Search Result for "elastic limit":
```
The Collaborative International Dictionary of English v.0.48:Limit \Lim"it\ (l[i^]m"[i^]t), n. [From L. limes, limitis: cf.
F. limite; -or from E. limit, v. See Limit, v. t.]
1. That which terminates, circumscribes, restrains, or
confines; the bound, border, or edge; the utmost extent;
as, the limit of a walk, of a town, of a country; the
limits of human knowledge or endeavor.
[1913 Webster]

As eager of the chase, the maid
Beyond the forest's verdant limits strayed. --Pope.
[1913 Webster]

2. The space or thing defined by limits.
[1913 Webster]

The archdeacon hath divided it
Into three limits very equally.       --Shak.
[1913 Webster]

3. That which terminates a period of time; hence, the period
itself; the full time or extent.
[1913 Webster]

The dateless limit of thy dear exile. --Shak.
[1913 Webster]

The limit of your lives is out.       --Shak.
[1913 Webster]

4. A restriction; a check; a curb; a hindrance.
[1913 Webster]

I prithee, give no limits to my tongue. --Shak.
[1913 Webster]

5. (Logic & Metaph.) A determining feature; a distinguishing
characteristic; a differentia.
[1913 Webster]

6. (Math.) A determinate quantity, to which a variable one
continually approaches, and may differ from it by less
than any given difference, but to which, under the law of
variation, the variable can never become exactly
equivalent.
[1913 Webster]

Elastic limit. See under Elastic.

Prison limits, a definite, extent of space in or around a
prison, within which a prisoner has liberty to go and
come.

Syn: Boundary; border; edge; termination; restriction; bound;
confine.
[1913 Webster]

The Collaborative International Dictionary of English v.0.48:Elastic \E*las"tic\ ([-e]*l[a^]s"t[i^]k), a. [Formed fr. Gr.
'elay`nein to drive; prob. akin to L. alacer lively, brisk,
and E. alacrity: cf. F. ['e]lastique.]
1. Springing back; having a power or inherent property of
returning to the form from which a substance is bent,
drawn, pressed, or twisted; springy; having the power of
rebounding; as, a bow is elastic; the air is elastic;
India rubber is elastic.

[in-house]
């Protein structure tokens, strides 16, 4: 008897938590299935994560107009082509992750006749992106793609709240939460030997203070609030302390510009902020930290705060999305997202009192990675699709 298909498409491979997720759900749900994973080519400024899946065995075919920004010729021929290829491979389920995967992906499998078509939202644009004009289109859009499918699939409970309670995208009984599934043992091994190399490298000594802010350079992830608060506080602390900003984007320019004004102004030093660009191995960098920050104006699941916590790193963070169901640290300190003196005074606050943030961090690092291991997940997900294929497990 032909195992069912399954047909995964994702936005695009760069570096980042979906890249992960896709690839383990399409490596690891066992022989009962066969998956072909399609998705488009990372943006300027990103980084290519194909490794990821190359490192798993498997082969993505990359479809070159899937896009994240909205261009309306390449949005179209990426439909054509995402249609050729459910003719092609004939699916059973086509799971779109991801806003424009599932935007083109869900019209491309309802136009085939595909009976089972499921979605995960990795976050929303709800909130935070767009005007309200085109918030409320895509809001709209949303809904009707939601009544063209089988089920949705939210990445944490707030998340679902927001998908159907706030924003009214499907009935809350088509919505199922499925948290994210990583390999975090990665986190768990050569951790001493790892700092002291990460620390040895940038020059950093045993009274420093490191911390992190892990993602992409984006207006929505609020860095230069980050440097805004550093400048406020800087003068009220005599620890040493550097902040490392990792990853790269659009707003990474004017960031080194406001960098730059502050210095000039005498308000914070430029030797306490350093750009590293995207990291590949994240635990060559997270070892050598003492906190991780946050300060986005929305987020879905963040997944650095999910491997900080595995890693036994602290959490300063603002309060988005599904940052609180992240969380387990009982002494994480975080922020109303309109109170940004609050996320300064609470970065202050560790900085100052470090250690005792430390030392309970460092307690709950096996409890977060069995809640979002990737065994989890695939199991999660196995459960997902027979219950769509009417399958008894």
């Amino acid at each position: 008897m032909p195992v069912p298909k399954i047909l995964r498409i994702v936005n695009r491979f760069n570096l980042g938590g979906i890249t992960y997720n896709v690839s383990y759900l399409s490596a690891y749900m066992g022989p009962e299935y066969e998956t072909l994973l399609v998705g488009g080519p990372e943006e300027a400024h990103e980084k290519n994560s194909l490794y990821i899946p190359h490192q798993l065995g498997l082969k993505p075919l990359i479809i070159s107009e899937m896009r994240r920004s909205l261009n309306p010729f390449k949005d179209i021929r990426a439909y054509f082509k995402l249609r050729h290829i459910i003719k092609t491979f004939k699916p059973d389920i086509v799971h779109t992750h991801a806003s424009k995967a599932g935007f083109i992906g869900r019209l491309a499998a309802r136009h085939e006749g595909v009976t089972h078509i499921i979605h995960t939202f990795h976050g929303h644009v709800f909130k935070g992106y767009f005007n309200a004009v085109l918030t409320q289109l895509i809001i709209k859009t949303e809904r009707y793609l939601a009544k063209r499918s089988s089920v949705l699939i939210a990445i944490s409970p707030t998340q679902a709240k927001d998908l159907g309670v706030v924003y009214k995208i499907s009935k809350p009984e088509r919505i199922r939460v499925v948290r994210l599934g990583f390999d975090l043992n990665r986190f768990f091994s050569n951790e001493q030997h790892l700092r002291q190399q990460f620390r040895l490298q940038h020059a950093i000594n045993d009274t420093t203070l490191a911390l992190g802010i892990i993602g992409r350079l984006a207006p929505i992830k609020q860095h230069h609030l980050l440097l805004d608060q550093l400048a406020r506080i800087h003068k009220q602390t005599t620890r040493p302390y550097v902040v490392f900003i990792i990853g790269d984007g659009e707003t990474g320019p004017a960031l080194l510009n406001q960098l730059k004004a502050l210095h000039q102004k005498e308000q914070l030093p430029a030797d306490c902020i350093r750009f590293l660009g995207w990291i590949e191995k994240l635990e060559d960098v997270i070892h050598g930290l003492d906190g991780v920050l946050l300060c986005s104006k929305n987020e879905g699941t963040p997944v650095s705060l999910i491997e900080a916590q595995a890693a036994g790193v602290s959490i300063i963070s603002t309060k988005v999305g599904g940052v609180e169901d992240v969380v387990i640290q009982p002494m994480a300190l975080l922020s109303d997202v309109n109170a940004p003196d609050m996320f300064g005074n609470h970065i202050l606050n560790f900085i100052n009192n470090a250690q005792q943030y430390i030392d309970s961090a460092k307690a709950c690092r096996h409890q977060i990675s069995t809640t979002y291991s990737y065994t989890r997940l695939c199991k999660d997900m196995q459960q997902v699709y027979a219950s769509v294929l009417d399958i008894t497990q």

[1913 Webster]

Capable of being drawn out by force like a piece of
elastic gum, and by its own elasticity returning,
when the force is removed, to its former position.
--Paley.
[1913 Webster]

2. Able to return quickly to a former state or condition,
after being depressed or overtaxed; having power to
recover easily from shocks and trials; as, elastic
spirits; an elastic constitution.
[1913 Webster]

Elastic bitumen. (Min.) See Elaterite.

Elastic curve.
(a) (Geom.) The curve made by a thin elastic rod fixed
horizontally at one end and loaded at the other.
(b) (Mech.) The figure assumed by the longitudinal axis of
an originally straight bar under any system of bending
forces. --Rankine.

Elastic fluids, those which have the property of expanding
in all directions on the removal of external pressure, as
the air, steam, and other gases and vapors.

Elastic limit (Mech.), the limit of distortion, by bending,
stretching, etc., that a body can undergo and yet return
to its original form when relieved from stress; also, the
unit force or stress required to produce this distortion.
Within the elastic limit the distortion is directly
proportional to the stress producing it.

Elastic tissue (Anat.), a variety of connective tissue
consisting of a network of slender and very elastic fibers
which are but slightly affected by acids or alkalies.

Gum elastic, caoutchouc.
[1913 Webster]```